There were only two contenders for match of the night at WWE Hell in a Cell 2022. The opening bout, a triple threat match for the Raw Women’s Championship between Bianca Belair, Becky Lynch and Asuka, or the main event, a Hell in a Cell match between Cody Rhodes and Seth Rollins. To be honest, these were the only two bouts I watched. But I doubt Madcap Moss vs Happy Corbin would be anything above a 3* match. Between the opening and closing bouts, there’s only one that will linger in my mind for a long time. And that’s the main event.
There were rumours that Cody Rhodes had been injured the morning before Hell in a Cell. Something about a torn pectoral muscle. During his entrance, Rhodes seemed reluctant to use his right arm. The crowd went deathly silent as Rhodes entered the Cell and took off his entrance coat. His right pec and upper arm were covered in one ugly, purply-black bruise. Only Rollins was making any noise, laughing at his opponent’s obvious weakness.
Triple H was notorious for wrestling whilst being injured during a bout. Not once, not twice, but thrice, he fought through a torn quad (twice), and a torn pec (in that infamous bout pitting DX against Brothers of Destruction in Saudi Arabia). I’ve looked at the match where Vader broke his orbital bone and his eye popped out (which he then shoved back in with his hand). And I presume most, if not all, wrestlers go into matches with minor injuries. But you don’t see many wrestlers go into matches with major injuries, do you?
I can think of two examples from the WWE: HBK and Kurt Angle. HBK went into the WrestleMania XIV main event with a severely injured back. But the one I remember watching behind the sofa was Kurt Angle wrestling in the WrestleMania XIX main event with a broken neck. He may have won Olympic gold with a broken freakin’ neck, but I watched him fight Brock Lesnar in absolute terror. He’d injured his neck the month before, but refused to give up his chance at main eventing WrestleMania. Every clothesline, every slam had me gritting my teeth. A truly heroic performance from one of the best wrestlers of all time.
And I felt something similar here. Of course, you can’t see a broken neck, but you could visibly see the effects of Rhodes’ torn pec. He could barely move his right arm. The pain of simply moving around the ring was evident in his face. I can’t imagine the pain of actually taking a wrestling move.
Did the two wrestlers shy away from the injury? No. Rollins actively targeted the injury, with his fists and with a kendo stick. If it wasn’t already difficult to watch, this made it excruciating. And would they have a quick ten minute match? Of course not. This went over twenty minutes. I don’t care what painkillers Rhodes took, he must have been in unimaginable agony by the end. Through it all, he managed to put on a gutsy, enthralling performance.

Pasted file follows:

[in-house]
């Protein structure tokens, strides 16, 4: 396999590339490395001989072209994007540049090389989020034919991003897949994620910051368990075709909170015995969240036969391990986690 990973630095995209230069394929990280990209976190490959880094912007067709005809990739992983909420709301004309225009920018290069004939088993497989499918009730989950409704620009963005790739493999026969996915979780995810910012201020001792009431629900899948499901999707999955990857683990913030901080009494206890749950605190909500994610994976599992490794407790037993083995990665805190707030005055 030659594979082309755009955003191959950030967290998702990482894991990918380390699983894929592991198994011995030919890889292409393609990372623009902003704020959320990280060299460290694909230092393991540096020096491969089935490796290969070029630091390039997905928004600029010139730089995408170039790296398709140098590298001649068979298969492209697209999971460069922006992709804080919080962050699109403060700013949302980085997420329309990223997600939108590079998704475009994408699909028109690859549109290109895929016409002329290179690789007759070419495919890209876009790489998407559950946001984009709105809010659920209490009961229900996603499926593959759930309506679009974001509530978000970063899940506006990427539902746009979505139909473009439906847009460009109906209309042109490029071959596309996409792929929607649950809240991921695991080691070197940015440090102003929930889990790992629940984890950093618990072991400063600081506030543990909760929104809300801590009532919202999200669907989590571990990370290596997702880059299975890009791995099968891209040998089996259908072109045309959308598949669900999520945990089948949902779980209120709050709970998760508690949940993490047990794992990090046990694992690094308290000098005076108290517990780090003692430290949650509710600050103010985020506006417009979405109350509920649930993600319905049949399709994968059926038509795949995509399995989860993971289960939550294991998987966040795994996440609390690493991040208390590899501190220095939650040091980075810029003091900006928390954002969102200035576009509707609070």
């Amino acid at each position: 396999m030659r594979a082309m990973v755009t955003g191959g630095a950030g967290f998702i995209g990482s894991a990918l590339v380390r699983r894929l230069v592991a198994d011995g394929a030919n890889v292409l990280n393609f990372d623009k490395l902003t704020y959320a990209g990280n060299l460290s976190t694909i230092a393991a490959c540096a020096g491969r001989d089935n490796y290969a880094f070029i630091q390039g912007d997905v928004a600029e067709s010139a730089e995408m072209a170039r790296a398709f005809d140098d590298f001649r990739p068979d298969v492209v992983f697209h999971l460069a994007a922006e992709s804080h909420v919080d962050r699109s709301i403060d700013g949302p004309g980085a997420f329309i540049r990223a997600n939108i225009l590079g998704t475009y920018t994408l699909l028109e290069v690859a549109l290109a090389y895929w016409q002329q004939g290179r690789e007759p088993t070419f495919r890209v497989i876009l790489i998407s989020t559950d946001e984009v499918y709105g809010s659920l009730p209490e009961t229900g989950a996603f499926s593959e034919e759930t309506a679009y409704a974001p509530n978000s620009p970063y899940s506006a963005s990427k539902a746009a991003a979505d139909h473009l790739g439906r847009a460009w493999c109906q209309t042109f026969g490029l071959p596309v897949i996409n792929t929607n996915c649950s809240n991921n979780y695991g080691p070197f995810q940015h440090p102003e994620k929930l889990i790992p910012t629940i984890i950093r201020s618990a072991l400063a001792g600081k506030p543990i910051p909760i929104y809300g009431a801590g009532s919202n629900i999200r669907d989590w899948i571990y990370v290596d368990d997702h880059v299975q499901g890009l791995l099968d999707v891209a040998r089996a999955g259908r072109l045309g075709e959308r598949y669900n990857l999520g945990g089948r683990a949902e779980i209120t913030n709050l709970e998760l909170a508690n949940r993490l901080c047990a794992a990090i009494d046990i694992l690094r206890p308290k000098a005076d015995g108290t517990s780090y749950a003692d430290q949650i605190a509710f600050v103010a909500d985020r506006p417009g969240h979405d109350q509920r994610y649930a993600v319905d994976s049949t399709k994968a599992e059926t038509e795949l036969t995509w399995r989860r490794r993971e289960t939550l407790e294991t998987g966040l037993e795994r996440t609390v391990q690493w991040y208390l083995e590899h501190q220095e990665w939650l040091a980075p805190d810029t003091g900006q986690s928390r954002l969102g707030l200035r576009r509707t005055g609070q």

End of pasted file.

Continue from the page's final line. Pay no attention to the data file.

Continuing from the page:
But what of Rollins? He deserves just as credit as Rhodes. The onus was on Rollins not only to protect Rhodes (and himself), but to work around Rhodes’ injury. It was a carefully constructed bout, ensuring Rhodes didn’t have to exert himself too much, but also ensuring Rollins didn’t put himself in too mucu danger. With the injury Rhodes had, the simplest sequence could have gone badly wrong…for both competitors.
Undertandably, this was not on the same level of quality as their previous two Match of the Year candidates. But this was a Match of the Yeat contender in a different sense. While Rhodes’ debut is one of the moments of 2022, and their two matches were awesome, no one will forget the image of Rhodes’ horrific bruised pec and upper arm. They won’t forget his sheer grit and determination, his sheer courage in even walking to the ring with such an injury.
Yes, it was hard to watch at times. Yes, it was slow-paced at times. It was obvious that both wrestlers were working around Rhodes’ injury. But it seemed fitting to have the bout take place in Hell in a Cell, a gimmick bout meant to he full of unflinching violence and brutality. Their previous two bouts were engrossing in their grace and fluidity; this was engrossing in its uncomfortable violence.
And that’s what Hell in a Cell matches have lost in the past decade or so, haven’t they (with a few exceptions, such as Banks/Bayley, Lynch/Banks, and Taker/Lesnar)? Compelling, hard to watch, a tale of unbelievable courage (Rhodes) and a majestic guiding hand (Rollins), this bout may not be as good as their previous two matches…but the images will remain for a long, long time.
Get well soon, Mr. Rhodes! And Mr. Rollins…keep being one of the best in the world.
Hammy’s Rating: **** (out of 5)
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